The television is suddenly silent and there’s a stir of voices in the kitchen. Medicine Man enters the room. “How are you?” he says. He stands just behind us against the armoire at our left. We turn to look at him. He’s wearing a turquoise suit with a gun tucked into his belt. Great Big Man, standing beside him, looks startlingly businesslike: dark trousers, navy blue suit jacket, baby blue turtleneck. Junior watches from the doorway.

“We have some order. We take you, each of you, to a different place. One here, one here, one here.” He points to different places in the room. “Every one separated. We take you by car. In the boot. I go now to prepare.” He turns abruptly and leaves.

“I should think this is not an entirely positive development,” Norman says.

“That’s an understatement,” I say.

“I’ll go first,” Tom says.

“I can go,” Harmeet says.

“No, I’ll go. I’ve been preparing for this for a year now. Imagining, praying, meditating about it—ever since I came to Iraq. The way I feel now, I can do this forever.”

I turn to look at Tom, astonished that he could say such a thing. His face is illuminated by a serene determination. Forever is a long time, I want to say.

“All right,” Medicine Man says. “The American, you are the first one. Stand up.” His voice is hard, incontestable. Tom stands up. I’d forgotten how tall he is. They lock his hands behind his back. Tom looks straight ahead, face solemn and defiant.

“We take you first,” Medicine Man says to Tom, “and then we come for the British, and then you and you. This not be long. Maybe one half an hour. Just go and come back. It is not far.” He looks directly at Tom. “We take you in the boot. You must not to make any sound. No crying, no shouting, no disturbance. Nothing. Must I to tape you?” His voice is sharp like a knife. Tom shakes his head. “If you make any sound, I torture and kill you. Do you understand?”

Tom nods. “What about my shoes?” he asks.

Medicine Man looks down at Tom’s feet. “You do not need them. The rest of you, I not long. The British is next.”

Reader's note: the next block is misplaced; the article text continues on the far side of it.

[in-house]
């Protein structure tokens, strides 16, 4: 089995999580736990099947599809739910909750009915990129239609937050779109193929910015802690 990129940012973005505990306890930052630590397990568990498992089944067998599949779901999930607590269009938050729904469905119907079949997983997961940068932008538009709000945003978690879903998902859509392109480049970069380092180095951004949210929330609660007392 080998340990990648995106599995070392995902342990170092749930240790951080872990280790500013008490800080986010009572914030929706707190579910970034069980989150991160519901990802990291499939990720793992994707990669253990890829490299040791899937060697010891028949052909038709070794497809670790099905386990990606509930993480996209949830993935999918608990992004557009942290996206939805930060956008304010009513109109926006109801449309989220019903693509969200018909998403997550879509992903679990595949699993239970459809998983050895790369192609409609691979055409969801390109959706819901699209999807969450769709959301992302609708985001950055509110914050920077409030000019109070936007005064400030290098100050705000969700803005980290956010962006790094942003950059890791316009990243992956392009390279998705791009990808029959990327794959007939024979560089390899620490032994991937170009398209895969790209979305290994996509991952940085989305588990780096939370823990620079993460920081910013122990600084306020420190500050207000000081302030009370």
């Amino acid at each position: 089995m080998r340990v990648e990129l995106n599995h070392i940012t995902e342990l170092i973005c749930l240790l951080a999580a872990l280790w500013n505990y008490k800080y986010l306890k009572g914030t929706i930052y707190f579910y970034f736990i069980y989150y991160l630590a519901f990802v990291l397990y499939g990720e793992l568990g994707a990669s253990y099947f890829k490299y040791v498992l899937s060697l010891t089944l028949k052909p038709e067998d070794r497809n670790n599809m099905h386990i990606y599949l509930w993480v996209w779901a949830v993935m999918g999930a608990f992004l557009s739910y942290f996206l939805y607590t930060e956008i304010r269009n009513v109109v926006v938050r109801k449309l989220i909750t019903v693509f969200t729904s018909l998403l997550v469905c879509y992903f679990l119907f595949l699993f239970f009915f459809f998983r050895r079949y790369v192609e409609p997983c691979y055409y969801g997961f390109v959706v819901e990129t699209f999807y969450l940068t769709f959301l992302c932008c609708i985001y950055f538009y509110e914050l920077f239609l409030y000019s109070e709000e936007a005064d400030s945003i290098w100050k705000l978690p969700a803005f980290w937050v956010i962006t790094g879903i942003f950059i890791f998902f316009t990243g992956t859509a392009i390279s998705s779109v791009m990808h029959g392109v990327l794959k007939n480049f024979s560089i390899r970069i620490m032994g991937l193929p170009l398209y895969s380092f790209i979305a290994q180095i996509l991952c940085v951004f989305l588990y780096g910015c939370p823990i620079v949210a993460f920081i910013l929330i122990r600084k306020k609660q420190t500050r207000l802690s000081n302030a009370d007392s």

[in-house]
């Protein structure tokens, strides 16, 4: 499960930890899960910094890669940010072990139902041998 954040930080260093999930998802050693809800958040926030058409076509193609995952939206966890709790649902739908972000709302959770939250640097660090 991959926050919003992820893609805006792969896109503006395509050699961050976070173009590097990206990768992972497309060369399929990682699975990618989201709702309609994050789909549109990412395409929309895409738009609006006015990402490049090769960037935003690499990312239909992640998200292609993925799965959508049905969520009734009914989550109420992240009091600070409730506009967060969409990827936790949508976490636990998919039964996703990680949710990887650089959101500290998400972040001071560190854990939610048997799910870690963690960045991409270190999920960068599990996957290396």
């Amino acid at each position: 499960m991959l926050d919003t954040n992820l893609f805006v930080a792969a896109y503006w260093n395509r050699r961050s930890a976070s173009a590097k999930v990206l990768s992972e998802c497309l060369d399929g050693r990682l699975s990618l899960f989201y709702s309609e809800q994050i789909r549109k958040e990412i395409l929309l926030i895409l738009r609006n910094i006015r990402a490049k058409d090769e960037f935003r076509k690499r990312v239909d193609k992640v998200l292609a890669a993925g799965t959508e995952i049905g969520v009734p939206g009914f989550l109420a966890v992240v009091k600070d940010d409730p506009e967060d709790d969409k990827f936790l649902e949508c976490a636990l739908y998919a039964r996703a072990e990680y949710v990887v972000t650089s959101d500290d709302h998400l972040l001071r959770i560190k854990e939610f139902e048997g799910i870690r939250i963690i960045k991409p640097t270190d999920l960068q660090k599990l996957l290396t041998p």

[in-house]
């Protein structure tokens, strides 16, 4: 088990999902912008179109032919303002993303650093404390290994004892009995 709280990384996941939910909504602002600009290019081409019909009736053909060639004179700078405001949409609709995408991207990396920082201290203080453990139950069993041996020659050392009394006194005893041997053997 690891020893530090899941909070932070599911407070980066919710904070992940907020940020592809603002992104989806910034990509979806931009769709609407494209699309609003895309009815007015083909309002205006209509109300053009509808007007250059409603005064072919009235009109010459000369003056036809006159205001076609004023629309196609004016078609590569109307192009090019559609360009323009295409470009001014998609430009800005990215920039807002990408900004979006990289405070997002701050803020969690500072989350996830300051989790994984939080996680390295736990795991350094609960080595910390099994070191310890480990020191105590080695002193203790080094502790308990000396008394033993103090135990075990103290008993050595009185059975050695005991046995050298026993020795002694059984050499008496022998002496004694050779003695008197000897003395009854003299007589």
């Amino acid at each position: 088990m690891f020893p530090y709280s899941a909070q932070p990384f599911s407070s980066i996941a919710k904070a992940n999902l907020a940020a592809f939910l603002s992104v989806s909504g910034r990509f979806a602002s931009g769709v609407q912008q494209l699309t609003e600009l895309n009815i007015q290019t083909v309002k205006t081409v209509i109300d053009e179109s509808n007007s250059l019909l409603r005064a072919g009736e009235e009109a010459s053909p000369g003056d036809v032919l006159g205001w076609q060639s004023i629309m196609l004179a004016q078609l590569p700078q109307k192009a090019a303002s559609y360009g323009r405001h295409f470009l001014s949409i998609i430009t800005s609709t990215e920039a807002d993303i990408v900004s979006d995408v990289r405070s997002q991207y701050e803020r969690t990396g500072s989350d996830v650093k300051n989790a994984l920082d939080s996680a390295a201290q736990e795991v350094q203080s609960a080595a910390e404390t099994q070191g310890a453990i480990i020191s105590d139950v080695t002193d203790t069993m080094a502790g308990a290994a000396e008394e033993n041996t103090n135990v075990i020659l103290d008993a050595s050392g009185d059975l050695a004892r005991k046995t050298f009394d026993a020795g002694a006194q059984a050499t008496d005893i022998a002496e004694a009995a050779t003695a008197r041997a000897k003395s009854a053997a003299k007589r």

Tom is in grave danger. We are all in grave danger. I feel nothing. There are only facts. The fact that I am sitting in a red plastic lawn chair handcuffed to two other men. That Tom is about to be taken away by a man with a gun. That men with guns like to be obeyed.

Tom turns to look at us. The moment is strangely awkward. I have to say something, but what? Good luck, take care, God bless? See you later? Jesus loves you, don’t be afraid, he is always with you? Everything sounds trite, pious, ridiculous. I say nothing. “Be strong,” Tom says.

Great Big Man blindfolds Tom and leads him past Junior in the doorway. “Amriki,” Junior says, his voice full of spitting.

After about an hour Medicine Man returns. “Doctor, we are ready for you,” he announces.

“Oh dear, I’ve never ridden in the boot of a car before,” Norman laughs.

“It is not long, Doctor,” Medicine Man says. “Fifteen, twenty minutes and you are there. You must not to say anything. Not anything. If you make any sound, I kill you.” Norman nods. “Okay, we go.”

“See you soon,” Harmeet says.

I reach for Norman’s hand. “Take care, Norman. Be strong. God is with you.”

Medicine Man pulls a second scrap of cloth out of his pocket and uses it to blindfold Norman. “I come for you next,” he says, pointing at me. I shudder.

“I have a feeling they’re not coming back,” Harmeet says when they’re gone.


We seize upon every movement and sound. Waiting, hoping, dreading Medicine Man’s return. Darkness falls. The power goes out. Junior sets a lantern on the floor, enveloping us in a sulphurous gloom. He returns fifteen minutes later with our humburger supper. They’re not coming back. Harmeet goes back to recounting movie plots. I pretend to be interested.

“Come on, sleep,” Junior says. He unlocks our handcuffs and holds the lantern up for us to see. We grab our bedding and follow him into the living room. Our shoes have disappeared from the bottom of the stairway. Junior chains Harmeet to the couch and then handcuffs me to Harmeet. He stands back. His face looks sad. “I am sorry,” he says.

I do not answer. There’s nothing to say. I turn onto my side and tuck my blanket under my chin with my free hand. Junior goes into the kitchen. “Harmeet, our shoes are gone,” I whisper.

“Really? That’s not good.” We’re quiet for a long time. “Good night, Jim,” Harmeet says. It sounds like a blessing.

“Good night, Harmeet.”